Hut, Hike, Ho! A Novice Hits The Harbor
The thought of cruising around Ventura Harbor in a canoe inspires certain images. At least it did for me.
There I would sit, reclining at my leisure, paddling effortlessly--and only between sips of a refreshing libation.
The sun would be tepid, the spray of the ocean light and invigorating.
My wife and kids could come. Maybe even the dogs. It would be a nice, family outing.
Thinking back, I have no idea why I believed canoeing would be such an entirely relaxing experience. Fantasy perhaps. Which is not to say that paddling the harbor with members of the Hokuloa Outrigger Canoe Club one recent Sunday morning was anything but a pleasant activity.
It was just different.
It was . . . work.
I showed up, family in tow, at the Hokuloa (the name means “guiding star”) headquarters, which is where the club’s canoes are tied down at the very end of Spinnaker Drive, across from the Channel Islands National Park office.
Upon arrival, the first thing we learned was that the kids, ages 13 and 10, would have to stay on the beach. “They’re not really tall enough to paddle correctly,” one club member explained.
The club has sessions for beginner and recreational paddlers each Sunday at 9 a.m., and, typically, a few curious first-timers had shown up.
The novices were well outnumbered by club members, however, and the more serious paddlers, while surely there for a good time, weren’t gathered at the beach to waste away the day.
They had come to work out, fine-tune their strokes and, during rest breaks, to enjoy each other’s company.
Eve Diamond, a first-year paddler, joined the canoe club on the advice of “a friend of a friend.”
“I knew this lady 65 years old who had this body like Bo Derek,” Diamond said. “That was enough for me.”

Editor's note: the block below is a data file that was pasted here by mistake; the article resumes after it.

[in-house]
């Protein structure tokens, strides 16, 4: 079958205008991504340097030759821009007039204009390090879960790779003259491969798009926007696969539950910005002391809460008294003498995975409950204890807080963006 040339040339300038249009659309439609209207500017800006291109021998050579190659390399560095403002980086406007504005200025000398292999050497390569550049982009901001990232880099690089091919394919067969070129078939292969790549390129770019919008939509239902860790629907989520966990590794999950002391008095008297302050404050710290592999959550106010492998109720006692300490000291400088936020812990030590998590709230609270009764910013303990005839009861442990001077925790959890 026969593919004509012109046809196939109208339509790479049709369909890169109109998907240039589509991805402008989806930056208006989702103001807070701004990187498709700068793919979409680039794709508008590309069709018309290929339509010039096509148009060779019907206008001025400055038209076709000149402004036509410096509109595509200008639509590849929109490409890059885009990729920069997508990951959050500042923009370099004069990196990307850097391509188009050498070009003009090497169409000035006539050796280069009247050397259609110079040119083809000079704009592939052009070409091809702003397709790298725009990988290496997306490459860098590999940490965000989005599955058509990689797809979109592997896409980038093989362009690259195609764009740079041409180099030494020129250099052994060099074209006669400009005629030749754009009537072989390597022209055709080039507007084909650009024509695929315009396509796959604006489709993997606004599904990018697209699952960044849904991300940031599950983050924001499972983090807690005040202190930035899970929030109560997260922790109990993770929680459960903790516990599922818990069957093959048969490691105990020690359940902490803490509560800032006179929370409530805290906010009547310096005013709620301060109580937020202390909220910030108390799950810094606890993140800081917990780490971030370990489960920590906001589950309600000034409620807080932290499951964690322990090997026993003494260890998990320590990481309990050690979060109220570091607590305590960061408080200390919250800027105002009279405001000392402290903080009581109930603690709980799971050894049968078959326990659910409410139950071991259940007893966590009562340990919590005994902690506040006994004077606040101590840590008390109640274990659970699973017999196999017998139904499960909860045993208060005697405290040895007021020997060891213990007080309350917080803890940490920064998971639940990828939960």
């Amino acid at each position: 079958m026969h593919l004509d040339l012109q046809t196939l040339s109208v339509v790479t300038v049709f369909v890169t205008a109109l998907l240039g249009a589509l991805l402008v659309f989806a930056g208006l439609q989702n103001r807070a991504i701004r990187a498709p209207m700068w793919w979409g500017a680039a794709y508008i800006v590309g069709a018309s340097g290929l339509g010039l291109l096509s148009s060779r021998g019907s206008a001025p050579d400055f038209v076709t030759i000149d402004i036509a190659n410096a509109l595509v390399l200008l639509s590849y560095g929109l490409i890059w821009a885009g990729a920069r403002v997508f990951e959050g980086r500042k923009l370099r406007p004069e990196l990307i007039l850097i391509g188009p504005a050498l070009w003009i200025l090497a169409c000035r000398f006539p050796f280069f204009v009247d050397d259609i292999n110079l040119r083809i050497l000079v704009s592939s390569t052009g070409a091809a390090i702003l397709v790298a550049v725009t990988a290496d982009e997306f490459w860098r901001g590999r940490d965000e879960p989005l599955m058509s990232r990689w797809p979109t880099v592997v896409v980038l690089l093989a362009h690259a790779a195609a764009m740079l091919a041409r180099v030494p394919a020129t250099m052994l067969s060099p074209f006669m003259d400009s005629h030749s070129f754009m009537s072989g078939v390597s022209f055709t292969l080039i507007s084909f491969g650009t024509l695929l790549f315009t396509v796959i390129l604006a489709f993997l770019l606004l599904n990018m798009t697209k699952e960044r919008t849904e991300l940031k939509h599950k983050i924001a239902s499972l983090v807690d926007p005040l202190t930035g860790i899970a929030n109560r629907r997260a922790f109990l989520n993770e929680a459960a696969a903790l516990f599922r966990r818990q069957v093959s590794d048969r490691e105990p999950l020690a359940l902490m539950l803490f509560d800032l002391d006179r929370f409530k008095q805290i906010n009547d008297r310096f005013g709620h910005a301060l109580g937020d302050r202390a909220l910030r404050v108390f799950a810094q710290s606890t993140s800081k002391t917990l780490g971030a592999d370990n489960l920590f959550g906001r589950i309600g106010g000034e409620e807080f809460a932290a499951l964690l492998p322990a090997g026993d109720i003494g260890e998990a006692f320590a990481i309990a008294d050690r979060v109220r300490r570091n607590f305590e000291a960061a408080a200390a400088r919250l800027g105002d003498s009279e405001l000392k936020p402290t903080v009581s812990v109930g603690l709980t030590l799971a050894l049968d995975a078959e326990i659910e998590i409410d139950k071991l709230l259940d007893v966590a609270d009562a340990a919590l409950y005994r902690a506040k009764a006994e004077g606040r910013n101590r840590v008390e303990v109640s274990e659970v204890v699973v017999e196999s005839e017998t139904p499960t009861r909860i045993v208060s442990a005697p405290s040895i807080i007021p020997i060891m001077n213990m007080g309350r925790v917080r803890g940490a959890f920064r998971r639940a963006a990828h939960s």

Paddling is, indeed, a workout.
A correct stroke, Diamond said, would leave both my legs and my backside sore. Churning incorrectly would burn out my arms after only a short time.
Paddling, a novice quickly learns, is performed constantly and, preferably, in a precise pattern.
My directions were to follow the stroke of the person who was sitting in front of the person who was sitting in front of me.
A steerperson, sitting at the stern, starts a call on stroke 13 that is designed to help paddlers change sides in unison.
The call sounds like something stolen right out of a sandlot football game.
“Hut . . . hike . . . ho!” Fifteen strokes. “Hut . . . hike . . . ho!” And so it goes, with the paddle swung to the opposite side on each “Ho!”
At least that’s how it’s supposed to work.
I was OK on the changeover from left to right, but I never quite got the hang of switching from right to left. As hard as I tried, I always ended up a half-stroke behind a strapping young man who I was supposed to be keeping pace with.
Lucky me, I’d drawn the most experienced paddler of our crew.
Still, our trek around the harbor, never venturing outside the safety of the surf break, was invigorating. Including several short stops to rest, stretch and enjoy what was a beautiful beginning to a relatively new day, the whole trip took just a little more than an hour.
The paddling was a workout, but the scenery was great. And by the time I left, I understood the words of our steerperson, Tom Sheehy.
Asked why he paddled, he replied, “The camaraderie, the spirit, the tranquillity, the ambience. I look back on the green hillsides and I’m grateful I live where I do.”
I understood Eve Diamond, too.
Sitting was uncomfortable.
Newcomers to the Hokuloa Club paddle free the first month. After that, dues are $10 per month to paddle once per week, on any day, and $25 per month for unlimited paddling. To join, just show up at the club headquarters on a given Sunday morning at 9. Or call the telephone number listed on this page.
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If you’re ready to paddle away some of your free time, here’s some numbers that might interest you:
* Ventura Hokuloa
* Marina del Rey
* Santa Monica